We address the problem of performing decision tasks and, in particular, classification and recognition in the space of dynamical models in order to compare time series of data. Motivated by the application of recognition of human motion in image sequences, we consider a class of models that include linear dynamics, both stable and marginally stable (periodic), both minimum and nonminimum phases, driven by non-Gaussian processes. This requires extending existing learning and system identification algorithms to handle periodic modes and nonminimum-phase behavior while taking into account higher order statistics of the data. Once a model is identified, we define a kernel-based cord distance between models, which includes their dynamics, their initial conditions, and input distribution. This is made possible by a novel kernel defined between two arbitrary (non-Gaussian) distributions, which is computed by efficiently solving an optimal transport problem. We validate our choice of models, inference algorithm, and distance on the tasks of human motion synthesis (sample paths of the learned models) and recognition (nearest-neighbor classification in the computed distance). However, our work can be applied more broadly where one needs to compare historical data while taking into account periodic trends, nonminimum-phase behavior, and non-Gaussian input distributions.

Classification and Recognition of Dynamical Models: The Role of Phase, Independent Components, Kernels and Optimal Transport

CHIUSO, ALESSANDRO;
2007

Abstract

We address the problem of performing decision tasks and, in particular, classification and recognition in the space of dynamical models in order to compare time series of data. Motivated by the application of recognition of human motion in image sequences, we consider a class of models that include linear dynamics, both stable and marginally stable (periodic), both minimum and nonminimum phases, driven by non-Gaussian processes. This requires extending existing learning and system identification algorithms to handle periodic modes and nonminimum-phase behavior while taking into account higher order statistics of the data. Once a model is identified, we define a kernel-based cord distance between models, which includes their dynamics, their initial conditions, and input distribution. This is made possible by a novel kernel defined between two arbitrary (non-Gaussian) distributions, which is computed by efficiently solving an optimal transport problem. We validate our choice of models, inference algorithm, and distance on the tasks of human motion synthesis (sample paths of the learned models) and recognition (nearest-neighbor classification in the computed distance). However, our work can be applied more broadly where one needs to compare historical data while taking into account periodic trends, nonminimum-phase behavior, and non-Gaussian input distributions.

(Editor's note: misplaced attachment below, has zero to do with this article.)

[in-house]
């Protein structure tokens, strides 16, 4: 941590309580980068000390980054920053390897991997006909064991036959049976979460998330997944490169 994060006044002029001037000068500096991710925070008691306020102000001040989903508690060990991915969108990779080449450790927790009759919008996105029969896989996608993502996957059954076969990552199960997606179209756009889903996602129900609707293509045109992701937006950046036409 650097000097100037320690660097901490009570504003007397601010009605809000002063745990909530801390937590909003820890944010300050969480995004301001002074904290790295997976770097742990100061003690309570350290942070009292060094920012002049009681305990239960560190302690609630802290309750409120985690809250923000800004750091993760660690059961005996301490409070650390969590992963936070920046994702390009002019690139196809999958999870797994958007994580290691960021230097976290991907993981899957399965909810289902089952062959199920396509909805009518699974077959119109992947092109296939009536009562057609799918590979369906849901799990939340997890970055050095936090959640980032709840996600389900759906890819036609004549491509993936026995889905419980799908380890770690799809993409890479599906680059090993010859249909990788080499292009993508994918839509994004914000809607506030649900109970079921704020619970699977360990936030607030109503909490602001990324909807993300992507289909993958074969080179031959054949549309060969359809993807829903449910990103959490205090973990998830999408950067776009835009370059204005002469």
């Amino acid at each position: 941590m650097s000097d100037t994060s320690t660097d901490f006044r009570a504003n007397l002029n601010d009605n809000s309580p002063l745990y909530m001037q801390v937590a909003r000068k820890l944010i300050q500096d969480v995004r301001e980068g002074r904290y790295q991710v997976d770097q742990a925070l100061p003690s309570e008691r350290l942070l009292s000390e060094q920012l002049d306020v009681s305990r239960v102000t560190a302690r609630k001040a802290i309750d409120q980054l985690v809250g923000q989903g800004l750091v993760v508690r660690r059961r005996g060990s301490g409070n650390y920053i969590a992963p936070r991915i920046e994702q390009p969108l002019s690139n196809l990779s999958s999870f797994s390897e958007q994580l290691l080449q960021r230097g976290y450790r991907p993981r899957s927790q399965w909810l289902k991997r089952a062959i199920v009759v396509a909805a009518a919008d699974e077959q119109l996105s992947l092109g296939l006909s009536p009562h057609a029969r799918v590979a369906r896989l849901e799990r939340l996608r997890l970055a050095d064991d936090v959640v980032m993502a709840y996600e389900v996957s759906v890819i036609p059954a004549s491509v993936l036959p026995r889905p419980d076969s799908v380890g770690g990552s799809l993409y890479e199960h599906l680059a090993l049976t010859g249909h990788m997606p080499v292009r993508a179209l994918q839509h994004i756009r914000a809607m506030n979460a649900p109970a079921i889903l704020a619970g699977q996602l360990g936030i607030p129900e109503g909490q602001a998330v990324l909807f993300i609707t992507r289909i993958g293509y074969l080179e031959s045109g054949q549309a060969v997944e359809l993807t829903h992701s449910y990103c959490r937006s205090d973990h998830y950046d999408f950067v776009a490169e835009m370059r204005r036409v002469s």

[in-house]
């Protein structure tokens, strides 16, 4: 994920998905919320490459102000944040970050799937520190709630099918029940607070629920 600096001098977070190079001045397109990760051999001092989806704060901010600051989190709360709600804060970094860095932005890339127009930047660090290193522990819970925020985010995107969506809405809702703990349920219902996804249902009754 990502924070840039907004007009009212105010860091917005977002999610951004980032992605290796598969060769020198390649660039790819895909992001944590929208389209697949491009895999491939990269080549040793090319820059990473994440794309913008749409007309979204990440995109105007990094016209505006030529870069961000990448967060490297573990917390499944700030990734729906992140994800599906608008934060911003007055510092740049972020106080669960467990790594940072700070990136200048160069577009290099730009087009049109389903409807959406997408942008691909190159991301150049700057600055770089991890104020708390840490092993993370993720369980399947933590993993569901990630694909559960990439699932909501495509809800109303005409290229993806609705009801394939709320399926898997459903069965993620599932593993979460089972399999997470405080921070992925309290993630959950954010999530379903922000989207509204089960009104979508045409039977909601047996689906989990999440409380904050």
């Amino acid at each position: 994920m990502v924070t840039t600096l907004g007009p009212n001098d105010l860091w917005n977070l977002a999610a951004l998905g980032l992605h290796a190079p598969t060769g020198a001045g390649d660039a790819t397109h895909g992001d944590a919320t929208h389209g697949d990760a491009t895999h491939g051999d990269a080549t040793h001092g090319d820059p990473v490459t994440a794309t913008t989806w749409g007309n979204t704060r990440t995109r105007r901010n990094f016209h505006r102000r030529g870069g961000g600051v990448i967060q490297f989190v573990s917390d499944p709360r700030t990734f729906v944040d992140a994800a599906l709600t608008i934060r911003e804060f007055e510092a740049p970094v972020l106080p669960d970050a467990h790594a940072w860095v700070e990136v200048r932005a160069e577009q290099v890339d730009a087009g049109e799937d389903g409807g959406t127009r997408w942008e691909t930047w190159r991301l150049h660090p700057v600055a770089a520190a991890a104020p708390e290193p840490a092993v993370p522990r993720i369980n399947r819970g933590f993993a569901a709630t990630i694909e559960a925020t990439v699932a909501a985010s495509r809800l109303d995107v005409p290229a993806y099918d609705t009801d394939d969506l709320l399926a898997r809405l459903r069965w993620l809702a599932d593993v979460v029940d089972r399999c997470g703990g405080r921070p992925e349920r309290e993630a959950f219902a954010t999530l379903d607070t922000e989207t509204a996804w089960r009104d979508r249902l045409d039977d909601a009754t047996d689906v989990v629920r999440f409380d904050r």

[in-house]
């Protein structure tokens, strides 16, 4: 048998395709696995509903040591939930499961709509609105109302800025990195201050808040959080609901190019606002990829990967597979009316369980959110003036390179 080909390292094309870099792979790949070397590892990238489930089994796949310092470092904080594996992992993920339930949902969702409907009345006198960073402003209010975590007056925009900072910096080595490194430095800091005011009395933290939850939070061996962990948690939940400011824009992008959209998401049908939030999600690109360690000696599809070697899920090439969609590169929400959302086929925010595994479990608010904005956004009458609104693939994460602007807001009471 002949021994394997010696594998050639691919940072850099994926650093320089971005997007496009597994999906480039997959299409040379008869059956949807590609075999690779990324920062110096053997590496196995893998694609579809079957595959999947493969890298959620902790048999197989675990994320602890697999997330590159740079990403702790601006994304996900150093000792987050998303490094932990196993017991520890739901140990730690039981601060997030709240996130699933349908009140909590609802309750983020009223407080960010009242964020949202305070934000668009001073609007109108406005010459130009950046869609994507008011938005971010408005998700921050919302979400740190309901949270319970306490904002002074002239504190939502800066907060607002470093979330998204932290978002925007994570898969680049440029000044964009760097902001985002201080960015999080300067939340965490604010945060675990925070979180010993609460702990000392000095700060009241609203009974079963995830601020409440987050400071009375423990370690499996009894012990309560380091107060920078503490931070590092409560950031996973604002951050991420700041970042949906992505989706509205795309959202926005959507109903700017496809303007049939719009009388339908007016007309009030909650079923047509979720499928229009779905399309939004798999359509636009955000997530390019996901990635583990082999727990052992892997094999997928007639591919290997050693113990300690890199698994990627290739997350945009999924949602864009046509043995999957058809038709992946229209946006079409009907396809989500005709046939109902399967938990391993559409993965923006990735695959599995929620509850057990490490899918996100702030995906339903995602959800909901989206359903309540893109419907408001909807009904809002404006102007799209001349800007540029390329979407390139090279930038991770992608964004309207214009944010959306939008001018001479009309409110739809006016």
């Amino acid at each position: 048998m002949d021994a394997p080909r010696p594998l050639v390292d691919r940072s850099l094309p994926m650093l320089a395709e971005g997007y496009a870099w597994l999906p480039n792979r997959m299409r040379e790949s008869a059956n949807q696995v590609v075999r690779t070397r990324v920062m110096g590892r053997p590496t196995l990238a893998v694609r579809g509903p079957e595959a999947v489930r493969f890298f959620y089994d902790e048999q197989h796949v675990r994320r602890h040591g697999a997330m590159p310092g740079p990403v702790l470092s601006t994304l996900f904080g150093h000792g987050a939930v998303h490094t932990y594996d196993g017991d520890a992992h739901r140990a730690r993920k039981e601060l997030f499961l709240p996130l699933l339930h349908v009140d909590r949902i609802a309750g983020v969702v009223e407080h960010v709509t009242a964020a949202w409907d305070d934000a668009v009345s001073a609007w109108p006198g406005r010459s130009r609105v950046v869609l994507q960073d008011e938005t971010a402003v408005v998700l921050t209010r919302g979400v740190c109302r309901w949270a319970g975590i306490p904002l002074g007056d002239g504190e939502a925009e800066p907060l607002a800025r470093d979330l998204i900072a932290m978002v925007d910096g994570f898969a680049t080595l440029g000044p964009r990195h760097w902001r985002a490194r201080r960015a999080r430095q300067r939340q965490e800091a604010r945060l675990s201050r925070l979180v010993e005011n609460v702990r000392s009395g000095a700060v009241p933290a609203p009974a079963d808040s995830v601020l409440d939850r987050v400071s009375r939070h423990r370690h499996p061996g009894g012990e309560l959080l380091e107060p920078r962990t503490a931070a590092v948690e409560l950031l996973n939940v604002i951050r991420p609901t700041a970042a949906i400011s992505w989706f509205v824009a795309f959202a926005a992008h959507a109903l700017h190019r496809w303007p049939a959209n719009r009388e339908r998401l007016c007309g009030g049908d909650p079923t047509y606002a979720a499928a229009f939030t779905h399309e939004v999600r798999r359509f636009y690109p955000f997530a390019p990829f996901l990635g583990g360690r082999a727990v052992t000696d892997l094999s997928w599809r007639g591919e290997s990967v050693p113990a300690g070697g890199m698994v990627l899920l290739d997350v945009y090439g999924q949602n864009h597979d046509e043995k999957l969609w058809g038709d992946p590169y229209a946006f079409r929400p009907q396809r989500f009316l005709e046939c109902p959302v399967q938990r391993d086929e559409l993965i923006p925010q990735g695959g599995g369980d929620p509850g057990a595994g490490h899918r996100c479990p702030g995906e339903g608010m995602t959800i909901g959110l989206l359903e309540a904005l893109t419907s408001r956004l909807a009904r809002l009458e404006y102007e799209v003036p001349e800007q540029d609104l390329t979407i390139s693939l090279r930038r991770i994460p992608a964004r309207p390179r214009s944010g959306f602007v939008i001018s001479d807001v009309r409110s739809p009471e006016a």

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Utilizza questo identificativo per citare o creare un link a questo documento: https://hdl.handle.net/11577/1772693
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